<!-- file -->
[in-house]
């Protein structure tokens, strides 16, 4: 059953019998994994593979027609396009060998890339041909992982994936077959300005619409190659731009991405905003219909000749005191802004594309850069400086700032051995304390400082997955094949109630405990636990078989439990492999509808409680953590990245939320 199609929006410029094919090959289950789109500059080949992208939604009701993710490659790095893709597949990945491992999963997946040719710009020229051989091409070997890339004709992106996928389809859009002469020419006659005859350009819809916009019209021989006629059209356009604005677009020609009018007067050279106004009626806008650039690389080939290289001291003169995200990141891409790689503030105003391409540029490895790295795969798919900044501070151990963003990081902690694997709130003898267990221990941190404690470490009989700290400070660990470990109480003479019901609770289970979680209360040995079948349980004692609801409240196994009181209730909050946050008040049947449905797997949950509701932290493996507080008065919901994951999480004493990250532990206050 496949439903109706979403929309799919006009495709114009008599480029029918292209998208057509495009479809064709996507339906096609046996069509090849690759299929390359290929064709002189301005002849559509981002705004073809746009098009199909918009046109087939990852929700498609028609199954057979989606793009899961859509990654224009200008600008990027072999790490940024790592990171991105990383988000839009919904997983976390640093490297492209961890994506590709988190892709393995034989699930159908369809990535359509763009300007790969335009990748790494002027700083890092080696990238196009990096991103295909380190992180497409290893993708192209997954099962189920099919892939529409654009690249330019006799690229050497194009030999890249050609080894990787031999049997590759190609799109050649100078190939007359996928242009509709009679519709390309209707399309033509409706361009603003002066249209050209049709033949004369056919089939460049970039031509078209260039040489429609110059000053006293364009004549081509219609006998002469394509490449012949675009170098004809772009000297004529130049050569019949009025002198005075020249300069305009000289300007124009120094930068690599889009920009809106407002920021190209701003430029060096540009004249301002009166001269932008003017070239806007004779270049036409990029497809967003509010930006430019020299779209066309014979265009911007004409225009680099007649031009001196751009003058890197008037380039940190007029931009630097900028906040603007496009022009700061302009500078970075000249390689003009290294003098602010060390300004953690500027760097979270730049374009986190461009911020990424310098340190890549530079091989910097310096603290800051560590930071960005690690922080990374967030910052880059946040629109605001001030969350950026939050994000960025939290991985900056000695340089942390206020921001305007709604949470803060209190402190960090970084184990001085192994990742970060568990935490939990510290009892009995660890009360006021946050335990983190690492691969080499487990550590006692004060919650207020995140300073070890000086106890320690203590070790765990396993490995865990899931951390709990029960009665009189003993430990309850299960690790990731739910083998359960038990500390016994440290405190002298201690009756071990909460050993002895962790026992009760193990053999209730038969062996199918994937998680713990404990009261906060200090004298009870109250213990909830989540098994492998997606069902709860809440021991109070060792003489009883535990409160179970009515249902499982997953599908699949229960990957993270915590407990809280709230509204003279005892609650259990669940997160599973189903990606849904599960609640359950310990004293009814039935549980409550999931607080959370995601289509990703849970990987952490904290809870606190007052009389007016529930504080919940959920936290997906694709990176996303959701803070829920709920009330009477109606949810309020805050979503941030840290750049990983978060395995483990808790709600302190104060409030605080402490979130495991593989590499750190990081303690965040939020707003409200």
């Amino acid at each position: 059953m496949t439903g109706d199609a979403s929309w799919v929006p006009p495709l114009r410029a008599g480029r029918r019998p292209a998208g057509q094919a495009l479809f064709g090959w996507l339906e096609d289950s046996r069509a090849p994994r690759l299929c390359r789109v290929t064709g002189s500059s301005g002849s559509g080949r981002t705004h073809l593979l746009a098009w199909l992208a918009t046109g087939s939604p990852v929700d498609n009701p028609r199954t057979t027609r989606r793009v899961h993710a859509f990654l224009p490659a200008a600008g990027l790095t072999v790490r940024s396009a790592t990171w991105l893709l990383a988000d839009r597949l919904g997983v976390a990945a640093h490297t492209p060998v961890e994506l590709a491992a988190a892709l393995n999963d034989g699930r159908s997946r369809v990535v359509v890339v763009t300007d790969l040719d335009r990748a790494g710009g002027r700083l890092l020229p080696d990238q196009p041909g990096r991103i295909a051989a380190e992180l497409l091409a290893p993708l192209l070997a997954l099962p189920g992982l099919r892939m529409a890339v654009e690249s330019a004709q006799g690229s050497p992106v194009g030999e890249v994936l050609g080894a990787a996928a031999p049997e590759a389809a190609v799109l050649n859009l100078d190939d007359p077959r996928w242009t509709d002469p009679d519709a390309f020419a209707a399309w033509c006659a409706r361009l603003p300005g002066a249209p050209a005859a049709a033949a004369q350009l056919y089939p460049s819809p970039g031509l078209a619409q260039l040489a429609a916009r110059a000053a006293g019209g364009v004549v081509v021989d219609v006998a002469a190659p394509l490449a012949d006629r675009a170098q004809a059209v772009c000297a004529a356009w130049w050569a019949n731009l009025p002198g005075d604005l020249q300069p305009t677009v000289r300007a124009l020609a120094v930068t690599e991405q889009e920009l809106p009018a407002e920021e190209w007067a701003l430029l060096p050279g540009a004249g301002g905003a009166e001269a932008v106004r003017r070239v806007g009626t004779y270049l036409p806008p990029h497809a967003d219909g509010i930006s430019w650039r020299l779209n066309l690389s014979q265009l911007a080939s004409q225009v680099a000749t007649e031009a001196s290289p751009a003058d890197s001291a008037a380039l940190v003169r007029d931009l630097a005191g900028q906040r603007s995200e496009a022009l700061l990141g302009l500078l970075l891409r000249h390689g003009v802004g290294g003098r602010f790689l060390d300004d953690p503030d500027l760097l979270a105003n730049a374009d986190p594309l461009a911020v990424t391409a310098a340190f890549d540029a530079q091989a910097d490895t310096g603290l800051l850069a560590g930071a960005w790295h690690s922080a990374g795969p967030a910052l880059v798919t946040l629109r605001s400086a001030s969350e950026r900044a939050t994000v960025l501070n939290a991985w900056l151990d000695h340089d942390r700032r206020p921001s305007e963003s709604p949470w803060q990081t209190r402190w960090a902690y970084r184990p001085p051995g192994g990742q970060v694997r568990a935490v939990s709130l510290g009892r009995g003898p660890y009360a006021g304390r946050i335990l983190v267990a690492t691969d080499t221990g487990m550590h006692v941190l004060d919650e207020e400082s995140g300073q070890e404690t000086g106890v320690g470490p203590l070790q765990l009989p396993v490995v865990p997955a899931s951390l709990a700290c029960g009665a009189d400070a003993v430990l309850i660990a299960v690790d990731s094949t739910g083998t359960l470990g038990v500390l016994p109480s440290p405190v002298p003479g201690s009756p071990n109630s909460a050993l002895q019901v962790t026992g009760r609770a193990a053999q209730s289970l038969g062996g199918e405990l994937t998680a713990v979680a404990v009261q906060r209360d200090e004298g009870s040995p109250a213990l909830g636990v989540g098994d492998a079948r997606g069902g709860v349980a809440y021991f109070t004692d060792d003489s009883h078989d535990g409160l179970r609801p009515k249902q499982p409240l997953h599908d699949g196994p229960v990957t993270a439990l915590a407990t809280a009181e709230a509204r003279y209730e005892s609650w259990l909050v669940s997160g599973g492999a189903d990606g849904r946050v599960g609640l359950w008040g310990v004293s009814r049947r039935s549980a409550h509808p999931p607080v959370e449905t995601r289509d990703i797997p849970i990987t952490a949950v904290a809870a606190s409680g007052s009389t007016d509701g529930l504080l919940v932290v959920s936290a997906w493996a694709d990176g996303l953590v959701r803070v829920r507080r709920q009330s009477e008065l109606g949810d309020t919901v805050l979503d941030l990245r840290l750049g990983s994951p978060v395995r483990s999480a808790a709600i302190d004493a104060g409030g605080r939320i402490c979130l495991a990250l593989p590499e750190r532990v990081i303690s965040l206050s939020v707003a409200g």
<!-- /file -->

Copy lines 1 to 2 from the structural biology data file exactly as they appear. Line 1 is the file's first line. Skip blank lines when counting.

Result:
[in-house]
């Protein structure tokens, strides 16, 4: 059953019998994994593979027609396009060998890339041909992982994936077959300005619409190659731009991405905003219909000749005191802004594309850069400086700032051995304390400082997955094949109630405990636990078989439990492999509808409680953590990245939320 199609929006410029094919090959289950789109500059080949992208939604009701993710490659790095893709597949990945491992999963997946040719710009020229051989091409070997890339004709992106996928389809859009002469020419006659005859350009819809916009019209021989006629059209356009604005677009020609009018007067050279106004009626806008650039690389080939290289001291003169995200990141891409790689503030105003391409540029490895790295795969798919900044501070151990963003990081902690694997709130003898267990221990941190404690470490009989700290400070660990470990109480003479019901609770289970979680209360040995079948349980004692609801409240196994009181209730909050946050008040049947449905797997949950509701932290493996507080008065919901994951999480004493990250532990206050 496949439903109706979403929309799919006009495709114009008599480029029918292209998208057509495009479809064709996507339906096609046996069509090849690759299929390359290929064709002189301005002849559509981002705004073809746009098009199909918009046109087939990852929700498609028609199954057979989606793009899961859509990654224009200008600008990027072999790490940024790592990171991105990383988000839009919904997983976390640093490297492209961890994506590709988190892709393995034989699930159908369809990535359509763009300007790969335009990748790494002027700083890092080696990238196009990096991103295909380190992180497409290893993708192209997954099962189920099919892939529409654009690249330019006799690229050497194009030999890249050609080894990787031999049997590759190609799109050649100078190939007359996928242009509709009679519709390309209707399309033509409706361009603003002066249209050209049709033949004369056919089939460049970039031509078209260039040489429609110059000053006293364009004549081509219609006998002469394509490449012949675009170098004809772009000297004529130049050569019949009025002198005075020249300069305009000289300007124009120094930068690599889009920009809106407002920021190209701003430029060096540009004249301002009166001269932008003017070239806007004779270049036409990029497809967003509010930006430019020299779209066309014979265009911007004409225009680099007649031009001196751009003058890197008037380039940190007029931009630097900028906040603007496009022009700061302009500078970075000249390689003009290294003098602010060390300004953690500027760097979270730049374009986190461009911020990424310098340190890549530079091989910097310096603290800051560590930071960005690690922080990374967030910052880059946040629109605001001030969350950026939050994000960025939290991985900056000695340089942390206020921001305007709604949470803060209190402190960090970084184990001085192994990742970060568990935490939990510290009892009995660890009360006021946050335990983190690492691969080499487990550590006692004060919650207020995140300073070890000086106890320690203590070790765990396993490995865990899931951390709990029960009665009189003993430990309850299960690790990731739910083998359960038990500390016994440290405190002298201690009756071990909460050993002895962790026992009760193990053999209730038969062996199918994937998680713990404990009261906060200090004298009870109250213990909830989540098994492998997606069902709860809440021991109070060792003489009883535990409160179970009515249902499982997953599908699949229960990957993270915590407990809280709230509204003279005892609650259990669940997160599973189903990606849904599960609640359950310990004293009814039935549980409550999931607080959370995601289509990703849970990987952490904290809870606190007052009389007016529930504080919940959920936290997906694709990176996303959701803070829920709920009330009477109606949810309020805050979503941030840290750049990983978060395995483990808790709600302190104060409030605080402490979130495991593989590499750190990081303690965040939020707003409200």